Okay, back to the reviews and this week we've got another semi-forgotten Denzel Washington flick, Virtuosity. Now the early 90s were something of a boom time for virtual reality. Even though the actual technology was just theory and still light years away it didn't stop multiple screenwriters putting the concept in their scripts. You had Ralph Fiennes in Strange Days selling bootleg first person experiences, Billy Blanks trying to take down the Virtual Arts Academy in Expect No Mercy, Eddie Furlong playing the addictive killer video game in Brainscan and Keanu Reeves making his first attempt at cyberpunk with Johnny Mnemonic. Despite many of these early entries being quite ropey they laid a lot of the ground work for vastly superior VR films that came later in the decade such as Existenz and The Matrix. Virtuosity came slap back in the middle of this boom (in 1995) and although it's not a visionary film, it is a good 90 minutes of fun.
The film sees a young Russell Crowe play Sid 6.7, a virtual reality construct created by a scientist in order to train police officers. Sid has been made up of the most twisted criminal minds from history in order to give rookie officers a chance to test their metal in a safe virtual reality environment. However, the same scientist has also been working on a silicon liquid that makes virtual reality character become real and... yeah, you've got it, Sid manages to trick the scientist and make himself a real person so that he can commit crimes in the real world. Denzel Washington plays Parker Barnes, a disgraced cop who has been imprisoned for accidentally killed a news reporter and her cameraman. Much like Demolition Man, Barnes is released from prison so that he can capture Sid. And to make things just that extra bit personal part of Sid's personality make-up is the mad bomber who killed his wife!
The first thing to note is that this is directed by Brett Leonard who is no stranger to virtual reality films. He also directed the 1992 film The Lawnmower Man, where Pierce Brosnan played a scientist who used virtual reality to make a mentally retarded gardener become super smart (still not entirely sure how that worked!). I kind of liked The Lawnmower Man despite its somewhat cheesy story and acting (and completely idiotic decision to slap Stephen King's name on the cover even though it didn't even remotely resemble his short story). Leonard is quite a hyperactive director who doesn't do subtle. I tend to put him in the same bracket as Russell Mulcahy and Paul WS Anderson as makers of dependably energetic but dumb action movies. His direction of Virtuosity is both an advantage and a disadvantage. On the plus side, it's got a good pace and decent set pieces but on the down side, it's overly colourful and his concepts of futuristic design are tepid rather than revolutionary.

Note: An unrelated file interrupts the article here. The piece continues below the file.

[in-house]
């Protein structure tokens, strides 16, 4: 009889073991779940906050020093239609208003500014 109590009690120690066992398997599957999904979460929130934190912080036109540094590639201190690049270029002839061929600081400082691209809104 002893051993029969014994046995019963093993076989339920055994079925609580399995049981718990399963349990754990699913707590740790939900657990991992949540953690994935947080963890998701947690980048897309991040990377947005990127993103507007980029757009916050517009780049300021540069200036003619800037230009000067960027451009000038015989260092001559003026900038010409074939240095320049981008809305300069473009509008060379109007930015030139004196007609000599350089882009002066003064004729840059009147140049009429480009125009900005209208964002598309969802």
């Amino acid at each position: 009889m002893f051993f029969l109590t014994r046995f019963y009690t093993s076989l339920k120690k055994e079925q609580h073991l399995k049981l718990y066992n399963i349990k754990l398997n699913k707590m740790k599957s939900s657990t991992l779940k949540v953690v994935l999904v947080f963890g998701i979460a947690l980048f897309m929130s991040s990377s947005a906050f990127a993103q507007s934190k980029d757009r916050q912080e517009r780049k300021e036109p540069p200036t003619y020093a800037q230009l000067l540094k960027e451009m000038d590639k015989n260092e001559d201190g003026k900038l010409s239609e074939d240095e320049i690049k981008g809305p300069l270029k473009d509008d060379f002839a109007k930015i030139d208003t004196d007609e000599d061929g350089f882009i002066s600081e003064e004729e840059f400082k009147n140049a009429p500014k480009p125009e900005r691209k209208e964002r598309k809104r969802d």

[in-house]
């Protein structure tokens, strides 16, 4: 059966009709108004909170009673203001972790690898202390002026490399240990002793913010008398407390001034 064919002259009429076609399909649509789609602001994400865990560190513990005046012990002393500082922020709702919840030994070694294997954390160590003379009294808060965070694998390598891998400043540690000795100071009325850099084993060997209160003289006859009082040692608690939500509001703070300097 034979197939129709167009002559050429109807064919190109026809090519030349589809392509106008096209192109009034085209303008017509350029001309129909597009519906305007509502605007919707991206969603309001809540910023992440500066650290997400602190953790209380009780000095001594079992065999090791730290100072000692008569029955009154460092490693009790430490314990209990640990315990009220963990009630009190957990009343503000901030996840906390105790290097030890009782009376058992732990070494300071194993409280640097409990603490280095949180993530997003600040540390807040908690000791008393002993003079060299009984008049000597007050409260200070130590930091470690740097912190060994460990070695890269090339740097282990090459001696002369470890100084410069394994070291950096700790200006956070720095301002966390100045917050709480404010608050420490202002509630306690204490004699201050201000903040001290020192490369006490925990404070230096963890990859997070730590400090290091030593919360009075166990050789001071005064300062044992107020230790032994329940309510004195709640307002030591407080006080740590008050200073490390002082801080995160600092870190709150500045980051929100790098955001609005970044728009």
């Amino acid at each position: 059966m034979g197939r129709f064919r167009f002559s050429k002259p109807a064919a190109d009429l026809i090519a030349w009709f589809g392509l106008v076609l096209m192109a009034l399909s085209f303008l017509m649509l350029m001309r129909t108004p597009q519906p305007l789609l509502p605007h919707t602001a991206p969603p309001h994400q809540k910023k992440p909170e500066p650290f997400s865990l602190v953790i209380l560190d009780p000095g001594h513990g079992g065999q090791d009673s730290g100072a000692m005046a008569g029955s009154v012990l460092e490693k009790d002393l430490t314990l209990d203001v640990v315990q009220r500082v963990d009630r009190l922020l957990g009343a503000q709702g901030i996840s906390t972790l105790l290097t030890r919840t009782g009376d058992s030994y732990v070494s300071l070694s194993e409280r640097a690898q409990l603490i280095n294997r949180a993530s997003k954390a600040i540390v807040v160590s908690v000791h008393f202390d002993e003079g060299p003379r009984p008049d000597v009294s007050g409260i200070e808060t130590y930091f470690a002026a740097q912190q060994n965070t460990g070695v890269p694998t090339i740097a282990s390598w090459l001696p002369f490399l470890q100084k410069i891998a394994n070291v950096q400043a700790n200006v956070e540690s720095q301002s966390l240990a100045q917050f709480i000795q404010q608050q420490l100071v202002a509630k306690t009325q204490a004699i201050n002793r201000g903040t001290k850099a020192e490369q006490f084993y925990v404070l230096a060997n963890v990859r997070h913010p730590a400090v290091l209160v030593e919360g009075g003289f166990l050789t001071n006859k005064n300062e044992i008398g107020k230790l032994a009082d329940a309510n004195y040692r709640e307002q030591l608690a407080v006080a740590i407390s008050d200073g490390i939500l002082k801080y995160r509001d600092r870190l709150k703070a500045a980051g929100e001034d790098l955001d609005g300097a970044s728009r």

Once again, much like Ricochet, Washington really excels in his role as Parker Barnes, giving a waaaay above average performance. One particularly bit sticks out as completely badass, where he's trying to save his wife from a mad bomber and he gets his entire right arm blown off... and then continues to carry on firing his gun with his left hand. It's also interesting to see Crowe (another Oscar winner) act in such a lurid action movie. He really camps it up as Sid 6.7 but given that he's meant to be playing a child-like computer construct I guess it makes sense. The problem is that even though Crowe comes off as sadistic and evil he never comes off as scary or intimidating which is odd because he displayed those characteristics very well when he played neo nazi skinhead Hando in Romper Stomper not three years earlier. Still he and Washington make a good antagonist/protagonist double act and play off each other well. Hey, even Ridley Scott agrees. He got them back together for American Gangster ten years later.
The film's script by Eric Bernt starts off very shaky. The whole concept of this clear silicon liquid which turns virtual reality characters into real physical people is a tough pill to swallow. I'm usually open to most science fiction concept but this seems like a very silly idea that probably got thought up in five minutes. However, once you've accepted that the film does go to some interesting places. Sid can get shot and wounded but much like the T-1000 he can also repair himself. In this case, he needs glass to replenish his health (get it, because glass is partially silicon). He also makes a great action movie villain because he spends most of the time causing mayhem purely for the fun of it rather than any logical plan. And Barnes has some interesting complexity to him too (I'd like to think Washington insisted on this) rather than being your straight forward action hero. One of the most memorable points is the ending is quite clever concept. Okay it's not 'genius' clever but it was good idea that gave the film a neat arc.
In spite of a couple of negative points I've got against the film it still is a lot of fun. Sure it's not as great as The Lawnmower Man for me, but it's not far off (yes, I am saying Lawnmower Man was great, sue me). At the very least you can say it's a good guilty pleasure that doesn't take itself too seriously. One of my favourite sequences has to be where Crowe, fresh out in the real world struts down the street to 'Staying Alive'. Yeah, it's that kind of film. Go find a copy now!